# Calculating probability of tye 1 error

• Feb 12th 2009, 12:52 PM
Ibn Abi Talib
Calculating probability of tye 1 error
Hi,
im new(Hi)

basically a question says
a sample of 36 parachutes were tested for quality control purpose and their opening altitude is recorded. a statician analysing the data wishes to test the null hypothesis http://thestudentroom.co.uk/latexren...a6a9c75db1.png against http://thestudentroom.co.uk/latexren...ea81d02ad1.png. He dicides on the following criteria:
Accept http://thestudentroom.co.uk/latexren...228769e82a.png if the sample mean is less than or equal to 210m
Reject http://thestudentroom.co.uk/latexren...228769e82a.png if the sample mean is more that 210m

(i) find the probability of making a type I error

can some one help me out please? i thought the prob of type I error was = significance level, but that doesn't seem to be given.

oh yh, mean is 200 and standard deviation is 30
• Feb 13th 2009, 04:55 AM
mr fantastic
Quote:

Originally Posted by Ibn Abi Talib
Hi,
im new(Hi)

basically a question says
a sample of 36 parachutes were tested for quality control purpose and their opening altitude is recorded. a statician analysing the data wishes to test the null hypothesis http://thestudentroom.co.uk/latexren...a6a9c75db1.png against http://thestudentroom.co.uk/latexren...ea81d02ad1.png. He dicides on the following criteria:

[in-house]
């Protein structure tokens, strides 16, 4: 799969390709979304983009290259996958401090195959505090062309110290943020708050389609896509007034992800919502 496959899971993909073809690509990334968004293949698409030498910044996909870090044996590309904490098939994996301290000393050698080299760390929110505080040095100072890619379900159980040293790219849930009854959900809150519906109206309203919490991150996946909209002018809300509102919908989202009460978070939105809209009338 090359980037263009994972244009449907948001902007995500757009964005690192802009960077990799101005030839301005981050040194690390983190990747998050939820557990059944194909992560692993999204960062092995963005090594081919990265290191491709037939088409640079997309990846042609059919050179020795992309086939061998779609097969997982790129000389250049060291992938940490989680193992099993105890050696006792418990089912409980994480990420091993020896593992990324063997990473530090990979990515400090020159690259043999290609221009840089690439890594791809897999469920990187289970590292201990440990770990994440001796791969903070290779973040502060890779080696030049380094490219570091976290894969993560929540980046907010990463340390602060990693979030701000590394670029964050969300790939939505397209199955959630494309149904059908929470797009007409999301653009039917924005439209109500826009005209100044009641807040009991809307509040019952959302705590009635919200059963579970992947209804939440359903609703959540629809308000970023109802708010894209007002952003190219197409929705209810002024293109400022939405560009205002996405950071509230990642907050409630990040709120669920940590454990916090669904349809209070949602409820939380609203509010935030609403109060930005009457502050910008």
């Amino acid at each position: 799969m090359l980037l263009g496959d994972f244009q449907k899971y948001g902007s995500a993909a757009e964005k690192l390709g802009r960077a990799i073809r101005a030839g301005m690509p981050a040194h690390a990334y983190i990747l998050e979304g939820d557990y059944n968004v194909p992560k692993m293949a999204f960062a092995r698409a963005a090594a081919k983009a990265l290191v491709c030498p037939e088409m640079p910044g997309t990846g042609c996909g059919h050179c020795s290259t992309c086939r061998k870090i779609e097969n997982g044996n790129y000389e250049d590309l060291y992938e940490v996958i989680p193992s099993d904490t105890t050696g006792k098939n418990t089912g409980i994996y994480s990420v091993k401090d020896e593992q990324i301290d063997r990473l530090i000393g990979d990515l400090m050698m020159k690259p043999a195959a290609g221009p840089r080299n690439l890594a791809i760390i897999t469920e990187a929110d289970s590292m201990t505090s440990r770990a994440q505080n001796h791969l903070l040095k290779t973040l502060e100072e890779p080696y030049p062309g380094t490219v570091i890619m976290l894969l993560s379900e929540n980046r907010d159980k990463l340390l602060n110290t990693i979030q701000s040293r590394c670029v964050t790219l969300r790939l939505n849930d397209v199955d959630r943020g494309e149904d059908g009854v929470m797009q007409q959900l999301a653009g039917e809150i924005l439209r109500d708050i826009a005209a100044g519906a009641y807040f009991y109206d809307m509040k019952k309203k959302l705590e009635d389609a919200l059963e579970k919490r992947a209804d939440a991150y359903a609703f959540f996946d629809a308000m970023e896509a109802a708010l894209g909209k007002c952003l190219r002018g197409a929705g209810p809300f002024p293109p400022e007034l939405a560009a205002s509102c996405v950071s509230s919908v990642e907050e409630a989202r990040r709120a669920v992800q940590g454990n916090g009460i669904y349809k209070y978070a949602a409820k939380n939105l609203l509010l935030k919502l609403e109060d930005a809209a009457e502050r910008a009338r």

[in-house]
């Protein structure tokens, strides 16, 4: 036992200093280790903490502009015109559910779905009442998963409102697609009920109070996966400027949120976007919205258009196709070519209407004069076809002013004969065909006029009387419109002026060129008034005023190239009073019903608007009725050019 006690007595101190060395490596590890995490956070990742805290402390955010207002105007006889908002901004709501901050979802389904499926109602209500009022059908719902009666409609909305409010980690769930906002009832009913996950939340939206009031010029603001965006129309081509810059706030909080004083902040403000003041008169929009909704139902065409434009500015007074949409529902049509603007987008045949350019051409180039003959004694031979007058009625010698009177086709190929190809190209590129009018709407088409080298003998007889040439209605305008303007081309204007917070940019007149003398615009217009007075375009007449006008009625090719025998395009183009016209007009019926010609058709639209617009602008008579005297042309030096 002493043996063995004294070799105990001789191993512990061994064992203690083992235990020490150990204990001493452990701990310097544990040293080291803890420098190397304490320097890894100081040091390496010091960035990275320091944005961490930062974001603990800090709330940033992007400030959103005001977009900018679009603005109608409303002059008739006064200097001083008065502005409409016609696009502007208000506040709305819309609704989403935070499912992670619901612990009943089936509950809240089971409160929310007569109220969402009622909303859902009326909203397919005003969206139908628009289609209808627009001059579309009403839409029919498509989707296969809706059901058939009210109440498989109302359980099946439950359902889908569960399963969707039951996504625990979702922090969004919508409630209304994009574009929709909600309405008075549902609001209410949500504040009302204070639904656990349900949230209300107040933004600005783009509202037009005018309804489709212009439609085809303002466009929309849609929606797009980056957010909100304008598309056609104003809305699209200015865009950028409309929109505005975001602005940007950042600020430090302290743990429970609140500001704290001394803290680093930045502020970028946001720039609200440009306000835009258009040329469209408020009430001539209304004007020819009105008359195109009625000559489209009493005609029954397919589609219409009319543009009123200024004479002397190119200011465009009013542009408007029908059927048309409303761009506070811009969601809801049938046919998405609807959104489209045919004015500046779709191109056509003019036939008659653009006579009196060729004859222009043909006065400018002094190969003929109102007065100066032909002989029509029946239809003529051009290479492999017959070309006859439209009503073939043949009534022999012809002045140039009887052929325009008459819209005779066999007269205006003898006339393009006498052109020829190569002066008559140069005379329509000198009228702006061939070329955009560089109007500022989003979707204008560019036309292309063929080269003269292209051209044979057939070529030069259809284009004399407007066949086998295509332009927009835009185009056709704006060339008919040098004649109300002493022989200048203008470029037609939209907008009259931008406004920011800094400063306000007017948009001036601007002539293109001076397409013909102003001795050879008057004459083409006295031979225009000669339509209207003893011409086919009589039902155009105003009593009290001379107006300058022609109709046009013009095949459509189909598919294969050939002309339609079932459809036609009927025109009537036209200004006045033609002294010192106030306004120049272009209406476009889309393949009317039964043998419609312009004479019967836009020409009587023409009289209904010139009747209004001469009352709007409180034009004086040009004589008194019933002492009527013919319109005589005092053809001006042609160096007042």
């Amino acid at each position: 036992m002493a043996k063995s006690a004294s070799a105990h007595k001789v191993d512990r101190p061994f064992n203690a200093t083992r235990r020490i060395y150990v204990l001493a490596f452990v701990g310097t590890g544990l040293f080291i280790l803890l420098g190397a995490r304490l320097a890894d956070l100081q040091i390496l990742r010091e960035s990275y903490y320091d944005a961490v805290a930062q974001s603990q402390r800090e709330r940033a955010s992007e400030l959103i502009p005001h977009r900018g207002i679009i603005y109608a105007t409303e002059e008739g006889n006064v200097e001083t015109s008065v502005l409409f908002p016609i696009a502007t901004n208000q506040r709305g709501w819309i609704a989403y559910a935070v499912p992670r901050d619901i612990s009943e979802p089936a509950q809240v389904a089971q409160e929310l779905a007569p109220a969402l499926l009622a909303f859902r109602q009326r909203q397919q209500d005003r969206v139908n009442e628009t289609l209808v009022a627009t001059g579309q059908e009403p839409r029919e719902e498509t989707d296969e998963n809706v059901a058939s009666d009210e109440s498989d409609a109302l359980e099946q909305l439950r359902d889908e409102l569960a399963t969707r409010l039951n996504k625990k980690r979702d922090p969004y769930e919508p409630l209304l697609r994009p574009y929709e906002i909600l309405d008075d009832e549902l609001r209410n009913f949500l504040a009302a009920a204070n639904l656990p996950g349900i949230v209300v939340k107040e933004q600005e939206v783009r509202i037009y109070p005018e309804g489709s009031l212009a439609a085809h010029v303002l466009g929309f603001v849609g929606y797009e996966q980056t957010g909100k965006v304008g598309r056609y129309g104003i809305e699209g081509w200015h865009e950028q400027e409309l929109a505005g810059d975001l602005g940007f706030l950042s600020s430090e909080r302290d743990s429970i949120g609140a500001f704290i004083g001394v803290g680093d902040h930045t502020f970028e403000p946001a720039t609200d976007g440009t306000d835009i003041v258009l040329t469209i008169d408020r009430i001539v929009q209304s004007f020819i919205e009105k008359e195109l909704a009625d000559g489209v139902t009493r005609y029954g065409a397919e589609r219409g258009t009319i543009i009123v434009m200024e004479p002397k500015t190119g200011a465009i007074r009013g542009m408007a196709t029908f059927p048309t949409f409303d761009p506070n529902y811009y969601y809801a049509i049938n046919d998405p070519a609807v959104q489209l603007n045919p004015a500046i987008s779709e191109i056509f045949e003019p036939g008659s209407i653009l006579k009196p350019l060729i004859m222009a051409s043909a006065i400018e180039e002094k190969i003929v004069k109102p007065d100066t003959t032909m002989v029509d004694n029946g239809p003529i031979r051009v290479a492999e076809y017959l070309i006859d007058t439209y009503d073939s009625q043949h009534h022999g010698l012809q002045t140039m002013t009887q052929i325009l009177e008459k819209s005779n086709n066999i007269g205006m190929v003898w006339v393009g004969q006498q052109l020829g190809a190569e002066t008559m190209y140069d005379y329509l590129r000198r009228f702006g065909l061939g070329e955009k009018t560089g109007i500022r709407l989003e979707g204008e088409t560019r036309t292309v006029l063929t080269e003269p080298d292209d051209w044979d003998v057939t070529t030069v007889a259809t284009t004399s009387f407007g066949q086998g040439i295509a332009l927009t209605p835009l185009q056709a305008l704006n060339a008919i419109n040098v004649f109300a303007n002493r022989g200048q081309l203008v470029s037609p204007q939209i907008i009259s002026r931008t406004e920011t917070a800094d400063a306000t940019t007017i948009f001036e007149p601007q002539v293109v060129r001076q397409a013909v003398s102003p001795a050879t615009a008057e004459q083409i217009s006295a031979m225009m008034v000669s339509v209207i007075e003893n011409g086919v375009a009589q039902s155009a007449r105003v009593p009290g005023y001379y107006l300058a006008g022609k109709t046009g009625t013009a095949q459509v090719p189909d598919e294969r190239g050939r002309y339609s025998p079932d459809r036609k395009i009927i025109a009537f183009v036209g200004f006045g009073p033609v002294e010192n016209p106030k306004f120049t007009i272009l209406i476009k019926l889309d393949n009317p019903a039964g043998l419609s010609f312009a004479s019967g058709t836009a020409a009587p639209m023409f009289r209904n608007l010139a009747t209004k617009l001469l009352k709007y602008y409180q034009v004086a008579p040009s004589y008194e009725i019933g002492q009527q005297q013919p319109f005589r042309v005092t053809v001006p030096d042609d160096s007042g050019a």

Accept http://thestudentroom.co.uk/latexren...228769e82a.png if the sample mean is less than or equal to 210m
Reject http://thestudentroom.co.uk/latexren...228769e82a.png if the sample mean is more that 210m

(i) find the probability of making a type I error

can some one help me out please? i thought the prob of type I error was = significance level, but that doesn't seem to be given.

oh yh, mean is 200 and standard deviation is 30

Calculate $\Pr(\text{Reject} \, H_0 \, | \, H_0 \, \text{true}) = \Pr \left(\overline{X} > 210 \, | \, \overline{X} {\color{white}\frac{.}{.}}\right.$~ Normal $\left. \left(\mu_{\overline{X}} = 200, \sigma_{\overline{X}} = \frac{30}{\sqrt{36}} = 5\right) \right)$.

Aside: The answer tells you what significance level the statistician is using.